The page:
Celebrating the cinema of Turkey, the land that copyright infringement laws forgot.
We couldn’t help but laugh at the recent news story about the mayor of Batman, an actual city in Turkey that’s about the size of Glendale, Arizona, suing Warner Brother and The Dark Knight director Christopher Nolan for copyright infringement. Turns out the honorable Huseyin Kalkan wants some of the bazillion dollars that film made at the box office last summer, and even blames a number of unsolved murders and a spike in female suicides on the “psychological impact” the film has had on Batman residents. What makes this idea funny, as several other news sources have pointed out, is that we’re pretty sure they’ve heard of the Caped Crusader in Turkey.
Batman the superhero, as you probably already know, has been a comics mainstay since his 1939 debut and has starred in six other theatrical releases, several 1940s era movie serials, a 1960s television series, an amusement park ride, and more cartoons than there are Republicans in Texas. The number of action figures made in his likeness runs into the hundreds, and they’re sold the world over. Bats is so world famous, there’s even a Turkish version of the 60′s Batman television series. Like everything else ever put to film or video, there are excerpts of it available on YouTube:
Which actually brings us to a larger point: They must not have copyright regulations in Turkey, because there’s… ahem, derivatives, of most geek culture works already in place. The Turkish versions are pretty much always fast-paced and action packed, which again for the sake of polity actually means they’re really, really broad. Take for example the Turkish Star Trek:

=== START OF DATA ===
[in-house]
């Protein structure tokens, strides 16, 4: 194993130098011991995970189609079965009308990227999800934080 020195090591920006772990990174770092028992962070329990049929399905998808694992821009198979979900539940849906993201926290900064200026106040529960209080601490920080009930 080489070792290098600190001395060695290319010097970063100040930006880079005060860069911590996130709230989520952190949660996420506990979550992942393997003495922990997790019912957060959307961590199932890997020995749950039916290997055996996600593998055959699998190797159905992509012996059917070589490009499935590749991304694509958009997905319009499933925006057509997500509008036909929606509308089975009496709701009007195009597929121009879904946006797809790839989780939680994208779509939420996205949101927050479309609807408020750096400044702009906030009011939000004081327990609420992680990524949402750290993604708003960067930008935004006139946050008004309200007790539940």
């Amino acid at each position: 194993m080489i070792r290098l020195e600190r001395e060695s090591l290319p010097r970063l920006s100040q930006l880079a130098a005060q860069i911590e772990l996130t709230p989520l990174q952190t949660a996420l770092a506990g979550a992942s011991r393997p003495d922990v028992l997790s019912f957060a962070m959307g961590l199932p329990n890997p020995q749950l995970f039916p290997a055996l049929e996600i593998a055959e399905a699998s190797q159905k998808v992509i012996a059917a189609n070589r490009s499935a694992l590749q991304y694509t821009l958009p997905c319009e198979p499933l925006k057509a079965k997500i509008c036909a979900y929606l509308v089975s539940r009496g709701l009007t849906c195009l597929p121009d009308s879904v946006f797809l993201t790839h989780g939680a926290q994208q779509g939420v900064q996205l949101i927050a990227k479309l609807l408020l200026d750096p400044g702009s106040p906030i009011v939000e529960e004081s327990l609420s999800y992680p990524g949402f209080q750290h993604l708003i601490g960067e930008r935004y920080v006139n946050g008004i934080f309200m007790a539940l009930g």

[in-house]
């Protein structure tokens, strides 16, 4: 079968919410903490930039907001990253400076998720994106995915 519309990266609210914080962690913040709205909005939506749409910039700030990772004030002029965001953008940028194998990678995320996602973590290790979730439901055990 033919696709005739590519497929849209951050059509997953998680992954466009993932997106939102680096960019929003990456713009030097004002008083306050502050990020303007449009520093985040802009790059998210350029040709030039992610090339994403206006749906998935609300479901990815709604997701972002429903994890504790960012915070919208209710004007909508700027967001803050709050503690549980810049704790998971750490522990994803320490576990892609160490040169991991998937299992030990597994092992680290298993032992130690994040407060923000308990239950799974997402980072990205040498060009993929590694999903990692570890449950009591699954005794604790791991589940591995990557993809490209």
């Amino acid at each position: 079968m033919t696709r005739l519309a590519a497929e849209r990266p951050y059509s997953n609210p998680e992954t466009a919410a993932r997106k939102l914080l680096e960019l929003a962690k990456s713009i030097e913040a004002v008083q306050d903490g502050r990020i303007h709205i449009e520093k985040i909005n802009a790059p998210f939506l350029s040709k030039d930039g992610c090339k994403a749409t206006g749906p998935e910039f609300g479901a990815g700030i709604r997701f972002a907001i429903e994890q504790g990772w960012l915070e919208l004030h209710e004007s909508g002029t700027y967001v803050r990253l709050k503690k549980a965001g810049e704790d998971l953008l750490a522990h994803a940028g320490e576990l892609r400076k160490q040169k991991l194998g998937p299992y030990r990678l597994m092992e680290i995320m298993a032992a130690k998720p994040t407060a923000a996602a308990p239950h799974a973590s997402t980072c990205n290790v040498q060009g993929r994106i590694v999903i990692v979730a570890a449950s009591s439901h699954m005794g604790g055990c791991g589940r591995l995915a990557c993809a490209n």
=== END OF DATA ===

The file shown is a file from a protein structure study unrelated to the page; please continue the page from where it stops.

As the clip shows, the Turkish Captain Kirk is much better at walking than most American actors, though the language barrier makes impossible any attempt at understanding why a peasant hangs out on the bridge, pestering the ostensibly more legitimate crewmembers.
And where there’s Star Trek, there has to be its dumber, often more fun cousin Star Wars, right? 1982′s Dunyayi Kurturan Adam (“The Man Who Saves The World”) used bootlegged footage from Star Wars Episode IV as well as stock footage of American and Soviet test rocket flights. The musical score to this clip’s interminable opening credits sounds like public access television music from the 0970s, and it only gets worse from there.
Not content to hit George Lucas up once, Dunyayi Kurturan Adam also pilfers the theme to Raiders of the Lost Ark as well as Battlestar Galactica. Eventually achieving cult status simply for its awfulness, it spawned a 2006 sequel, though just like Lucas’ recent efforts some fans complained the follow-up was a letdown.
Given Marvel Comics’ love for merchandising, we’re not entirely sure this next clip is even a bootleg. 3 Dev Adam (“Three Mighty Men”) was a startingly low-budget, brazenly lurid 1973 abomination depicting an ersatz Captain America stopping an evil, pudgy Spiderman ripoff from running amok through Istanbul. Cap was joined in his efforts, for some reason, by a copy of the legendary Mexican luchadore El Santo. Spiderman and his two girlfriends mostly just torture and kill people in depraved ways or have sex in front of puppets. If you’ve never seen a man killed with guinea pigs before, here’s your chance:
That’s about all we can stand this week. We’ll be back Monday with our review of Australia. Have a happy, safe holiday weekend.
- Michael Kabel